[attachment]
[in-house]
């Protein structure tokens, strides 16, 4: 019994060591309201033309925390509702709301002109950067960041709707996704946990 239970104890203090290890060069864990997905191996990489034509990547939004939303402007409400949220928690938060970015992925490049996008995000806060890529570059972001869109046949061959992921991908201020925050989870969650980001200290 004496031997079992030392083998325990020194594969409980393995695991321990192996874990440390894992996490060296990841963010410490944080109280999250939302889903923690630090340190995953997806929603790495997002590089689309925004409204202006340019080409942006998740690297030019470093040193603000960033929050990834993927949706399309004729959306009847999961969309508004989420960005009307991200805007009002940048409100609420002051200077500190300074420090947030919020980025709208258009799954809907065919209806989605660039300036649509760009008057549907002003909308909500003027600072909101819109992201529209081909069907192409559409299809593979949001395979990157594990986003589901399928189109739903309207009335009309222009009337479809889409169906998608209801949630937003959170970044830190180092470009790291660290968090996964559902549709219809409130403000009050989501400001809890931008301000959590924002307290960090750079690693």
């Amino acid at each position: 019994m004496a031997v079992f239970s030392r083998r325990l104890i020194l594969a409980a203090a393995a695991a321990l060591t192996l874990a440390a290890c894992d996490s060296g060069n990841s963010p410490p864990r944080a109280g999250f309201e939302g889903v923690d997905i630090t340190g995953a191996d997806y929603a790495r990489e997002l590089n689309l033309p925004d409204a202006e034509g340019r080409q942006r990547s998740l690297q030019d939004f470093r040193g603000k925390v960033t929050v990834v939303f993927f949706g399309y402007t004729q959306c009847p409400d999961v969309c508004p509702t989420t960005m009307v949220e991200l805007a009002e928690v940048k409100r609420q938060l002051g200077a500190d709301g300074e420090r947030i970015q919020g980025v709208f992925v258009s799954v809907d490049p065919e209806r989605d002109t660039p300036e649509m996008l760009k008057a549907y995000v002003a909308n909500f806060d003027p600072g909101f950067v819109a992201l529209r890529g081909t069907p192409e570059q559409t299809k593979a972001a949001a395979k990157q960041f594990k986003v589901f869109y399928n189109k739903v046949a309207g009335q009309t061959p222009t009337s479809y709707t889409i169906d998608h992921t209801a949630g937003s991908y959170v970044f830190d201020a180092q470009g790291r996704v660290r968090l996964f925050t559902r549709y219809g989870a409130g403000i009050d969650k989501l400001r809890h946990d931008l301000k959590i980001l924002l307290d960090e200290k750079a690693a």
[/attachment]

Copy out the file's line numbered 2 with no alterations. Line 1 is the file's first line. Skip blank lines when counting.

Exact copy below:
């Protein structure tokens, strides 16, 4: 019994060591309201033309925390509702709301002109950067960041709707996704946990 239970104890203090290890060069864990997905191996990489034509990547939004939303402007409400949220928690938060970015992925490049996008995000806060890529570059972001869109046949061959992921991908201020925050989870969650980001200290 004496031997079992030392083998325990020194594969409980393995695991321990192996874990440390894992996490060296990841963010410490944080109280999250939302889903923690630090340190995953997806929603790495997002590089689309925004409204202006340019080409942006998740690297030019470093040193603000960033929050990834993927949706399309004729959306009847999961969309508004989420960005009307991200805007009002940048409100609420002051200077500190300074420090947030919020980025709208258009799954809907065919209806989605660039300036649509760009008057549907002003909308909500003027600072909101819109992201529209081909069907192409559409299809593979949001395979990157594990986003589901399928189109739903309207009335009309222009009337479809889409169906998608209801949630937003959170970044830190180092470009790291660290968090996964559902549709219809409130403000009050989501400001809890931008301000959590924002307290960090750079690693």